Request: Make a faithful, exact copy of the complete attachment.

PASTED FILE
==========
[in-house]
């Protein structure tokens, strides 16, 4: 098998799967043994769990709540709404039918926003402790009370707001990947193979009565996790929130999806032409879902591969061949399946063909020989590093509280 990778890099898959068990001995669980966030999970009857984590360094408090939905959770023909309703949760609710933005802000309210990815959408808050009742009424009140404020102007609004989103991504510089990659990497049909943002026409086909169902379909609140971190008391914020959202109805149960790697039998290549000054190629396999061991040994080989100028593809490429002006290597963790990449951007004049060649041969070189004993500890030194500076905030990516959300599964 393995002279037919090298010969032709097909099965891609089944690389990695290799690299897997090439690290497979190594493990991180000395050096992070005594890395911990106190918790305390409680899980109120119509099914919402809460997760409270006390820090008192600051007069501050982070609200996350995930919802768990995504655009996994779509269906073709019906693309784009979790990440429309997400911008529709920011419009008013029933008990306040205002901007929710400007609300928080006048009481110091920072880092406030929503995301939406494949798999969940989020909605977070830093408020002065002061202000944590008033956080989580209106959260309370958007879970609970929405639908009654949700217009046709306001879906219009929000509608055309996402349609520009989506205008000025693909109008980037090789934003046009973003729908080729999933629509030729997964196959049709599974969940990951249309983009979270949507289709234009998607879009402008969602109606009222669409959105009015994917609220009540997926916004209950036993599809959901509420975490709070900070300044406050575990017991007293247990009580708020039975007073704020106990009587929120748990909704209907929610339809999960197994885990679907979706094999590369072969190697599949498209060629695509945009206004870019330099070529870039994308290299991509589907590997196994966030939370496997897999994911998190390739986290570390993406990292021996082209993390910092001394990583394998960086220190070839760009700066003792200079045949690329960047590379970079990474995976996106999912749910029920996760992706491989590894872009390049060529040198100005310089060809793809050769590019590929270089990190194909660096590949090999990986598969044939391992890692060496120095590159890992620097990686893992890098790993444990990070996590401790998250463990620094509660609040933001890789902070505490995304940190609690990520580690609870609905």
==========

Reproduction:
[in-house]
């Protein structure tokens, strides 16, 4: 098998799967043994769990709540709404039918926003402790009370707001990947193979009565996790929130999806032409879902591969061949399946063909020989590093509280 990778890099898959068990001995669980966030999970009857984590360094408090939905959770023909309703949760609710933005802000309210990815959408808050009742009424009140404020102007609004989103991504510089990659990497049909943002026409086909169902379909609140971190008391914020959202109805149960790697039998290549000054190629396999061991040994080989100028593809490429002006290597963790990449951007004049060649041969070189004993500890030194500076905030990516959300599964 393995002279037919090298010969032709097909099965891609089944690389990695290799690299897997090439690290497979190594493990991180000395050096992070005594890395911990106190918790305390409680899980109120119509099914919402809460997760409270006390820090008192600051007069501050982070609200996350995930919802768990995504655009996994779509269906073709019906693309784009979790990440429309997400911008529709920011419009008013029933008990306040205002901007929710400007609300928080006048009481110091920072880092406030929503995301939406494949798999969940989020909605977070830093408020002065002061202000944590008033956080989580209106959260309370958007879970609970929405639908009654949700217009046709306001879906219009929000509608055309996402349609520009989506205008000025693909109008980037090789934003046009973003729908080729999933629509030729997964196959049709599974969940990951249309983009979270949507289709234009998607879009402008969602109606009222669409959105009015994917609220009540997926916004209950036993599809959901509420975490709070900070300044406050575990017991007293247990009580708020039975007073704020106990009587929120748990909704209907929610339809999960197994885990679907979706094999590369072969190697599949498209060629695509945009206004870019330099070529870039994308290299991509589907590997196994966030939370496997897999994911998190390739986290570390993406990292021996082209993390910092001394990583394998960086220190070839760009700066003792200079045949690329960047590379970079990474995976996106999912749910029920996760992706491989590894872009390049060529040198100005310089060809793809050769590019590929270089990190194909660096590949090999990986598969044939391992890692060496120095590159890992620097990686893992890098790993444990990070996590401790998250463990620094509660609040933001890789902070505490995304940190609690990520580690609870609905």